In my last year living full-time in Hong Kong, I recall a particularly nasty week when a yellow fog descended on the city. When my minibus sped alongside Central’s skyscrapers, the top half of the buildings were hidden in a thick cloud.
I have wavered between accepting urban pollution as a fact of life and feeling trapped by it. In this post, I try to consider some of the ways we mentally deal with this omnipresence. When we are literally enveloped in this smog, we have peculiar ways of coping with it personally and in the public imagination.
We demonize it
Take the industrial-era Europeans. Last year, I attended a lecture by an ecocritic named Jesse Oak Taylor who presented a barrage of images from late 19th century London magazines like Punch where smog appeared as a demon–a winged figure lurking over the city.
This sketch, “Old King Coal and the fog demon,” published in Punch in 1880, is just one example of many examples of fog as a force of evil. Coal, railways, and mass industry are often implicated as well (as we see in this sketch), but smog becomes a symbol of threat and corruption.
But this isn’t just a late-Victorian moment. We have seen pollution aligned with evil and corruption for decades. My most personally memorable manifestation of the smog demon is the oil monster in that early-90s classic, Ferngully.
That movie blew my 8 year old brain. This image of pollution has been in the bedrock of my environmental imagination since 1992. Seriously, choose cartoons carefully when indoctrinating your children.
We rationalize it
Those who can’t escape severe air pollution at least often work to understand its reasons. Hong Kongers often complain about pollution drifting in from mainland China, sometimes without recognizing that pollution is a trans-national problem. Sure, national policy is necessary, but while we may not agree with the environmental policies in China, we are part of the consumerist engine that drives mass industry.
But it’s one thing to understand that pollution is a by-product of consumer-driven industry; it’s another to claim that pollution in and of itself has strategic value. Recently, though, according to TIME, an editor for the Chinese state-run news outlet CCTV tried to claim just that by giving the following benefits of smog:
1. It unifies the Chinese people.
2. It makes China more equal.
3. It raises citizen awareness of the cost of China’s economic development.
4. It makes people funnier.
5. It makes people more knowledgeable (of things like meteorology and the English word haze).
Yes, those five items totally makes respiratory disease worth it.
But my favorite rationalization of smog he SCMP reported in December that party officials was actually claiming that smog has strategic defense benefits.
Indeed, under a thick layer of haze, we are less prone to enemy surveillance, missile attacks, etc. (I also want to briefly recognize that the comics are great examples of dealing with smog by satirizing it as well.)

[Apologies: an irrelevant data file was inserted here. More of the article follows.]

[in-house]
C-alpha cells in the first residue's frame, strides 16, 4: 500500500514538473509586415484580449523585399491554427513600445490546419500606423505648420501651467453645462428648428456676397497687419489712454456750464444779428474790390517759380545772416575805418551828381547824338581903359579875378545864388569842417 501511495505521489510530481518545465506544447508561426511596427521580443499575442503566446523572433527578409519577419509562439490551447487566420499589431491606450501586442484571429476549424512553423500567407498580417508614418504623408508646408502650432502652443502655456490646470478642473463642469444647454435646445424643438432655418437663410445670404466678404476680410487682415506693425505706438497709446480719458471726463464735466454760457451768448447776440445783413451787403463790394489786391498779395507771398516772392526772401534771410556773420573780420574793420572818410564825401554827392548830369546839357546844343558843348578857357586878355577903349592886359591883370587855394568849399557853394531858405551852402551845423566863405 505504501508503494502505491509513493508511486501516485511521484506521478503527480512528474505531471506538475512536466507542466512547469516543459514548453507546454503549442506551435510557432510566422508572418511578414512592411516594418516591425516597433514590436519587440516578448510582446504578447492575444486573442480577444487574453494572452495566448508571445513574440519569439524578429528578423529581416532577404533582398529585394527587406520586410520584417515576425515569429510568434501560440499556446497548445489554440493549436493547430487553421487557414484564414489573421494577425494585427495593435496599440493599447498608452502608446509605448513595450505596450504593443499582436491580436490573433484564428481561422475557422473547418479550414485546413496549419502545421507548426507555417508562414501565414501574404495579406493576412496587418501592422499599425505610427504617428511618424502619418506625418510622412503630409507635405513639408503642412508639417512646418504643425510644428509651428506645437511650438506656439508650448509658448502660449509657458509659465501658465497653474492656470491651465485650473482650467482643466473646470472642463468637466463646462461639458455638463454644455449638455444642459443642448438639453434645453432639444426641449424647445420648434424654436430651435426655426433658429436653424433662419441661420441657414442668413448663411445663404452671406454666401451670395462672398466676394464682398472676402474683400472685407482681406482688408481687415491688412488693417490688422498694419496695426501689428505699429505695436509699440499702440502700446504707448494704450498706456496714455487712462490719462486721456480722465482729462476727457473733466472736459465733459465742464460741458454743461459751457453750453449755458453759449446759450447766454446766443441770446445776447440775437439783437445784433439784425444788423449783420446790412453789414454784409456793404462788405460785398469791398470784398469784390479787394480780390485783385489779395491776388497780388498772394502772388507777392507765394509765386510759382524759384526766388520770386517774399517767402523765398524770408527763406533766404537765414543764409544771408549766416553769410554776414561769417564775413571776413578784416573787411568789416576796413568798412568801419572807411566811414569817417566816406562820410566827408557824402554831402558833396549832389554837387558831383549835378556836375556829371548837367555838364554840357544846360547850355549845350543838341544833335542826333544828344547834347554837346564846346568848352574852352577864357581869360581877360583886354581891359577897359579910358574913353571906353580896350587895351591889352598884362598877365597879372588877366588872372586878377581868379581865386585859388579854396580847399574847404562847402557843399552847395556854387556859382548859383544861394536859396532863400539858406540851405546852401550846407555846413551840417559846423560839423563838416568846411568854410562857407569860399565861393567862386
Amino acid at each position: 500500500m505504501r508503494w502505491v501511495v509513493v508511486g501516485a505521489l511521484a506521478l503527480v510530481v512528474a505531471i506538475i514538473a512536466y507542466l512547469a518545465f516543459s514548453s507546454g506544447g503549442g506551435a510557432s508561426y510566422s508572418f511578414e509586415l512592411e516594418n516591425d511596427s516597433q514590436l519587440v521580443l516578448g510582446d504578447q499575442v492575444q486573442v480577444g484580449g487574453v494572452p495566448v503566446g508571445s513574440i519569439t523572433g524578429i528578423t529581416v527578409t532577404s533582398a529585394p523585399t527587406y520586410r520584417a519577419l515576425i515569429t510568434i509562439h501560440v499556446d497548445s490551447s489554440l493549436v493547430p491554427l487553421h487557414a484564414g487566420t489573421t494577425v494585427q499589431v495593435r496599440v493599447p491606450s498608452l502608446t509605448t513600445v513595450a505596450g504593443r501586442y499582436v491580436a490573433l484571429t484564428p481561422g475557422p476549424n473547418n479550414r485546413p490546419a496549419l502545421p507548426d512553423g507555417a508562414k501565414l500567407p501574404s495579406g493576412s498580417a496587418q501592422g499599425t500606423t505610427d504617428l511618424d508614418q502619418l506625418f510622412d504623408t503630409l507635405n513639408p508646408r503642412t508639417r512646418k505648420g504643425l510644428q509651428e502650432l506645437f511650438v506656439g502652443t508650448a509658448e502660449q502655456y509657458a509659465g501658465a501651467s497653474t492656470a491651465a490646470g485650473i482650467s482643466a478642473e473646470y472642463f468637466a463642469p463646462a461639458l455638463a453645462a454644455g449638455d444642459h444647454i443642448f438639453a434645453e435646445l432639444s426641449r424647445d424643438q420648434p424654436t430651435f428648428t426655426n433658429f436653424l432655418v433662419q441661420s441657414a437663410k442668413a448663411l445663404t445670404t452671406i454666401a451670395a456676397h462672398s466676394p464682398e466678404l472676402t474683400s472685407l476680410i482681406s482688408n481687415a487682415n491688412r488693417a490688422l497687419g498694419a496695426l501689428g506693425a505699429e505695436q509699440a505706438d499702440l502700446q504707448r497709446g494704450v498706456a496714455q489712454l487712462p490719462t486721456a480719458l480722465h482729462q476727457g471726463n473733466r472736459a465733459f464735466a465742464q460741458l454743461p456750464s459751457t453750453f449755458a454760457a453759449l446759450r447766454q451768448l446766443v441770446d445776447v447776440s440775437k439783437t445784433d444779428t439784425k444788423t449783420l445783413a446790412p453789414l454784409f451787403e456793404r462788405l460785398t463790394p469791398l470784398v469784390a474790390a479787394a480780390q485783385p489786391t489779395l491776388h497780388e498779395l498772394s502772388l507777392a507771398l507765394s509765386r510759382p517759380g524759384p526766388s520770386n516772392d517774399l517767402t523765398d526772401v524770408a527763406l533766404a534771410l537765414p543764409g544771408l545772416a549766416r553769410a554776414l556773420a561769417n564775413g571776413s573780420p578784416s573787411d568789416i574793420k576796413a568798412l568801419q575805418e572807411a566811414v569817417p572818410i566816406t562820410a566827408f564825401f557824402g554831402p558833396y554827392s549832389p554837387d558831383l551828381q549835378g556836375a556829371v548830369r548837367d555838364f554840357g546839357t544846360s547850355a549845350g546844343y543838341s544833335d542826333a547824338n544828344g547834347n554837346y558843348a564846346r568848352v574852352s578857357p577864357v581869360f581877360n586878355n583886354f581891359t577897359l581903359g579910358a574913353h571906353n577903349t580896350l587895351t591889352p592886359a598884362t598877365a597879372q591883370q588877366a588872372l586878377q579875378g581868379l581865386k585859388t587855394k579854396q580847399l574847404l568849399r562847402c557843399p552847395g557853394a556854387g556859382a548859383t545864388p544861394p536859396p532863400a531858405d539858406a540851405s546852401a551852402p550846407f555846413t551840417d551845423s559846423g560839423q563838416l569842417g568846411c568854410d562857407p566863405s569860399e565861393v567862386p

We aestheticize it
This response interests me the most. To make something beautiful is to make a claim on it, to transform it into something that gives you delight. Aestheticization is an expression of agency and control, but it can also distract us from the problem.
Monet’s series of paintings in London are studies of light in smog. It’s difficult to glibly say what these dream-like scenes, these studies in light, do for our understanding of smog. It certainly makes us pause and look at it, to marvel at what appears to emerge and disappear in Monet’s loose brushstrokes.
But without context, his paintings are mirages. We often view these urban scenes out of context, in the leisure of a quiet, air-conditioned room. Just as an experiment, I am imagining a droning city and the slightly asphyxiating astringency of smoke as I look at these now
Examples from China give us examples of aestheticizing smog on a more daily level. The SCMP recently collected images of smog fashion in China. Whether we find it cute or bizarre, it’s clear that smog fashion is ubiquitous:
I particularly like the smog selfie above. Is making something “cute” a coping mechanism? Is it a way to add joy to a daily encounter with something inescapable?
Regardless, there is something futile as well about holding a teddy bear to your nose. It’s a talisman against something that you cannot fix … which brings me to a final way of coping with smog.
We leave it.
This is an option that not many have; it’s an option that I feel increasingly grateful for. I left Hong Kong three years ago now, and one reason was the pollution. It sounds so insignificant–such a trite background issue. After all, my parents live there, my relatives, my friends–in some ways those who know us best in the world. But I find it increasingly hard to imagine moving back to Hong Kong and China. I now live in a place that is much quieter and more culturally isolated. But I can take clean air for granted. When I blow my nose, it isn’t speckled with black; and I don’t need to spend time each evening washing particulates off my face. But more importantly, I do not feel suspicious of air.
Of course, the above thoughts don’t begin to delve into practical responses or activism. And “leaving” is hardly a comprehensive solution. But it saddens me that we collectively inhibit our ability to live in these astonishing places in the world. I suppose the purpose of this post is to recognize how pollution manifests as part of our relationship to a place.